Wild Neighbors


The South Capital Neighborhood is lucky to live amidst the sheltering boughs of a legacy bequeathed to us all from two neighborhood stalwarts, Mayor Amanda Smith and Margaret McKenny, a leading member of the Mayor’s Tree Committee of the 1950s-’60s. With the help of schoolchildren and local service clubs, and the support and leadership of the City, money was raised to plant dozens of trees along Capitol Way and restore a lane of shade and beauty that had been lost to street widening and utility services. Neighbors inspired by the leafy magnificence supported further programs to line our streets with more trees. And with the trees have come birds. 

A casual walk around almost any block will involve sightings of busy robins, zooming hummingbirds, burbling mourning doves clinging to overhead wires, crows commanding treetops, and jays—both Stellar and scrub—challenging all-comers to nearby feeders. Smaller birds like chickadees, nuthatches, bushtits, juncos, and sparrows can be spotted hiding in shrubs and picnicking amongst the flowers that brighten our gardens. Towhees scratch for insects and wrens dart among rhododendron branches. Colorful Northern Flickers cling to telephone poles, loudly announcing their presence, but if you are lucky you might see the more elusive Red-breasted Sapsuckers drilling their rows of sap wells in tree trunks, or a Downy woodpecker enjoying a snack at a suet feeder. Glancing up, walkers catch breathtaking glimpses of the bald eagles that reign over the wooded banks of Capitol Lake. Deer and occasionally foxes and coyotes and other woodland creatures wander up from their hideaways by the lakeshore and belts of trees ranging down to the freeway. Wildlife abounds in our urban neighborhood!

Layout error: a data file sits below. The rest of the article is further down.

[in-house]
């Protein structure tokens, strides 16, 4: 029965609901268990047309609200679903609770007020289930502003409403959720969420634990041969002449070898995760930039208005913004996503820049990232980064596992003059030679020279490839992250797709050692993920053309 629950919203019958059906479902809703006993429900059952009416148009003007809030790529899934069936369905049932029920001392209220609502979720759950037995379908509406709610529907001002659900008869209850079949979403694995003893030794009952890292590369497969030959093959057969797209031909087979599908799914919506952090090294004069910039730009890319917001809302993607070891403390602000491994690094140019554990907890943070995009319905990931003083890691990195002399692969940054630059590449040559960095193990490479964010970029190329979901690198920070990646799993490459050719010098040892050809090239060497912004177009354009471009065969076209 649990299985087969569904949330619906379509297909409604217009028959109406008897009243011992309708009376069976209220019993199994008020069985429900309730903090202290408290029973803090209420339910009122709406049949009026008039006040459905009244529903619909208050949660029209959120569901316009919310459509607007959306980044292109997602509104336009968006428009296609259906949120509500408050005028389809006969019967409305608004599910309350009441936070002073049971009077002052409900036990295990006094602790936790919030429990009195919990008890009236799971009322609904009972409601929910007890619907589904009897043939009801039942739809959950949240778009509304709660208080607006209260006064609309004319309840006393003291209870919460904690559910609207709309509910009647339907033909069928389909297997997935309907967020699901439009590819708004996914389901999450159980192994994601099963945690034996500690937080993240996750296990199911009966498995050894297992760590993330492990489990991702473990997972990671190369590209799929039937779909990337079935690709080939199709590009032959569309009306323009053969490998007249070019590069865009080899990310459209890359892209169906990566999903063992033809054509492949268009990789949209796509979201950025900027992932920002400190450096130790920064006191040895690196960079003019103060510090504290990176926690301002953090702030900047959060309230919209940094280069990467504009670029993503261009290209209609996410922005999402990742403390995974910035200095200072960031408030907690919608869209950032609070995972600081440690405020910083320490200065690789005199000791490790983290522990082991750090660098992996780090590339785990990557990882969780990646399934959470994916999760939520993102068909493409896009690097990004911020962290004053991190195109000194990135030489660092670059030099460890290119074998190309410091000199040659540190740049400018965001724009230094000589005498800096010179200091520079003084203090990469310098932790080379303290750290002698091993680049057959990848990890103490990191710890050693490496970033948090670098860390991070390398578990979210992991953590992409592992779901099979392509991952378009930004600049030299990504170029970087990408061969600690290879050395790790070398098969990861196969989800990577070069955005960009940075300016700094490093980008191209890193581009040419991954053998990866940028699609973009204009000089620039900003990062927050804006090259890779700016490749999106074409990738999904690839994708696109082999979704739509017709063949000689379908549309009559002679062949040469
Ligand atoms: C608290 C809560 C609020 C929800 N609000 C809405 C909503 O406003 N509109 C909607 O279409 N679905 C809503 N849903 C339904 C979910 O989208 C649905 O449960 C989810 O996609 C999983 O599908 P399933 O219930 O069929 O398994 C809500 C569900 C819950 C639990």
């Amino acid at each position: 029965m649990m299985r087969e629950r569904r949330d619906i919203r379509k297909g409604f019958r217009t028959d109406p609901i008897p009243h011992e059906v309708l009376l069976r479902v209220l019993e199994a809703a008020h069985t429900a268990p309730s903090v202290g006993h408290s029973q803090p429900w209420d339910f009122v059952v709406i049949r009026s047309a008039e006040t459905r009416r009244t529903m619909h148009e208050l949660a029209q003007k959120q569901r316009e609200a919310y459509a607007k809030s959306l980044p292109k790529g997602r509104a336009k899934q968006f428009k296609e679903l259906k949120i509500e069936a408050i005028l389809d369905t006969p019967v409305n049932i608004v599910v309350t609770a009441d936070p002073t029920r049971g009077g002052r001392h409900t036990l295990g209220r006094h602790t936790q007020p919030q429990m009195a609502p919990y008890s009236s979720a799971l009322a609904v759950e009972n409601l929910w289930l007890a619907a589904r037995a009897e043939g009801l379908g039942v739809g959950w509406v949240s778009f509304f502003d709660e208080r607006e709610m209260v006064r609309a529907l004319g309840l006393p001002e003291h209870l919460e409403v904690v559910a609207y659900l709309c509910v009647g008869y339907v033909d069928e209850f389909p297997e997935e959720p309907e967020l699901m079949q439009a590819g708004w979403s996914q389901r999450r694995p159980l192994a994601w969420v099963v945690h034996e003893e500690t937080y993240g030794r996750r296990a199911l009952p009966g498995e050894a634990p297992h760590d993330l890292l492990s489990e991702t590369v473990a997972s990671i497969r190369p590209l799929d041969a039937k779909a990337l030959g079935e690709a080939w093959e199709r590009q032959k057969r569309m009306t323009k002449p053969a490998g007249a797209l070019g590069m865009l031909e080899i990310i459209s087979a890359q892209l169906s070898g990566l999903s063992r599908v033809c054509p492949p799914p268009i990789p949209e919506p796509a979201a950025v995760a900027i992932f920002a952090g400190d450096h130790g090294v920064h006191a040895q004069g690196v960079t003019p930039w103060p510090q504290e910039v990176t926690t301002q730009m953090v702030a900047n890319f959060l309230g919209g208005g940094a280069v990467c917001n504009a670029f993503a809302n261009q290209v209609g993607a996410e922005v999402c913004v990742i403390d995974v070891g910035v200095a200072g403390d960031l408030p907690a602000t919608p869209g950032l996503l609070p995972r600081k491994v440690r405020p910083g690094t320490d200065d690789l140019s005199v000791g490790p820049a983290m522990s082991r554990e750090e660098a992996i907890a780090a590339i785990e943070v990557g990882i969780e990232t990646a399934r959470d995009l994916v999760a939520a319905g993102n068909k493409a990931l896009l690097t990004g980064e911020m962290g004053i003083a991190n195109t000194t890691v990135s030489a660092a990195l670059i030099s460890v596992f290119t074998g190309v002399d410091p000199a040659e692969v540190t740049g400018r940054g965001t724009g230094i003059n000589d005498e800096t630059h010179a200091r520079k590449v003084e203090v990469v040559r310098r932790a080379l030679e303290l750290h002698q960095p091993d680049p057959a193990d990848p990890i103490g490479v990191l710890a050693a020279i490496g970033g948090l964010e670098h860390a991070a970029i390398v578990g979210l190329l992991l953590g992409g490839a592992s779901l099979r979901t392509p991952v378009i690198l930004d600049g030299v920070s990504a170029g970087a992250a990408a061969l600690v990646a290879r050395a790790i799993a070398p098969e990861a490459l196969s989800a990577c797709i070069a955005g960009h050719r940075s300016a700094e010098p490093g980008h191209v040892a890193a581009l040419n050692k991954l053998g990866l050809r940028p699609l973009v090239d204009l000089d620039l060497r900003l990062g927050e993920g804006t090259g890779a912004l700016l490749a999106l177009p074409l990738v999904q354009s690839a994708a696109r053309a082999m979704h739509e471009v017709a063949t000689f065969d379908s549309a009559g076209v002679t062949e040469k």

Published by Community Contributor

These articles are from a wide variety of members of our community. See the byline to find out who wrote the specific article you're reading.

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